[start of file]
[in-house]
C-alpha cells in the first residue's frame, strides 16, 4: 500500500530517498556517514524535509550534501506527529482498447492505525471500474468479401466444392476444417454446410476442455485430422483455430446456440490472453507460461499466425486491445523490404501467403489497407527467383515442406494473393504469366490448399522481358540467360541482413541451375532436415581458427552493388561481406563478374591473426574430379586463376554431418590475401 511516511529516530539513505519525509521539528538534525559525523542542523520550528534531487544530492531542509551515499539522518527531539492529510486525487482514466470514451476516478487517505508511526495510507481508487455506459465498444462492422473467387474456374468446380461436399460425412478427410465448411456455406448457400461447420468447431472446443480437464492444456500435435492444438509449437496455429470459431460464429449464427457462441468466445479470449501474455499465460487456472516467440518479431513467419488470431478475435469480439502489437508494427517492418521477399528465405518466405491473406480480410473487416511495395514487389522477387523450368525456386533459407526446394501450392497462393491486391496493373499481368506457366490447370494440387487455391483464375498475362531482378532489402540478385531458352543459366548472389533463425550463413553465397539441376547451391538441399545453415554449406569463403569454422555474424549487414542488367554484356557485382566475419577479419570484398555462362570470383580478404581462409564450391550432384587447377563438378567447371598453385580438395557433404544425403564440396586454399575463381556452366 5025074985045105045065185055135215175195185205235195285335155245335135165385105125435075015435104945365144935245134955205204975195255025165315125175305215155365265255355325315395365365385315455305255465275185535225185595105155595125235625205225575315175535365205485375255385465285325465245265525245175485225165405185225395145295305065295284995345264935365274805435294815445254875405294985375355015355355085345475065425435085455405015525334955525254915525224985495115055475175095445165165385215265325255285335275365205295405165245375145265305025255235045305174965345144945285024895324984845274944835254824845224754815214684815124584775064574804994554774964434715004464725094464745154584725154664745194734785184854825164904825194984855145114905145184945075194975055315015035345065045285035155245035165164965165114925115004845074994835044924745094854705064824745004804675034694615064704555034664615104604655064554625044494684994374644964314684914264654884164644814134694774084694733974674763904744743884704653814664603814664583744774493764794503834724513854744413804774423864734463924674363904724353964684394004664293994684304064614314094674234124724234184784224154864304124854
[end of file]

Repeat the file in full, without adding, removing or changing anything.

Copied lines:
[in-house]
C-alpha cells in the first residue's frame, strides 16, 4: 500500500530517498556517514524535509550534501506527529482498447492505525471500474468479401466444392476444417454446410476442455485430422483455430446456440490472453507460461499466425486491445523490404501467403489497407527467383515442406494473393504469366490448399522481358540467360541482413541451375532436415581458427552493388561481406563478374591473426574430379586463376554431418590475401 511516511529516530539513505519525509521539528538534525559525523542542523520550528534531487544530492531542509551515499539522518527531539492529510486525487482514466470514451476516478487517505508511526495510507481508487455506459465498444462492422473467387474456374468446380461436399460425412478427410465448411456455406448457400461447420468447431472446443480437464492444456500435435492444438509449437496455429470459431460464429449464427457462441468466445479470449501474455499465460487456472516467440518479431513467419488470431478475435469480439502489437508494427517492418521477399528465405518466405491473406480480410473487416511495395514487389522477387523450368525456386533459407526446394501450392497462393491486391496493373499481368506457366490447370494440387487455391483464375498475362531482378532489402540478385531458352543459366548472389533463425550463413553465397539441376547451391538441399545453415554449406569463403569454422555474424549487414542488367554484356557485382566475419577479419570484398555462362570470383580478404581462409564450391550432384587447377563438378567447371598453385580438395557433404544425403564440396586454399575463381556452366 5025074985045105045065185055135215175195185205235195285335155245335135165385105125435075015435104945365144935245134955205204975195255025165315125175305215155365265255355325315395365365385315455305255465275185535225185595105155595125235625205225575315175535365205485375255385465285325465245265525245175485225165405185225395145295305065295284995345264935365274805435294815445254875405294985375355015355355085345475065425435085455405015525334955525254915525224985495115055475175095445165165385215265325255285335275365205295405165245375145265305025255235045305174965345144945285024895324984845274944835254824845224754815214684815124584775064574804994554774964434715004464725094464745154584725154664745194734785184854825164904825194984855145114905145184945075194975055315015035345065045285035155245035165164965165114925115004845074994835044924745094854705064824745004804675034694615064704555034664615104604655064554625044494684994374644964314684914264654884164644814134694774084694733974674763904744743884704653814664603814664583744774493764794503834724513854744413804774423864734463924674363904724353964684394004664293994684304064614314094674234124724234184784224154864304124854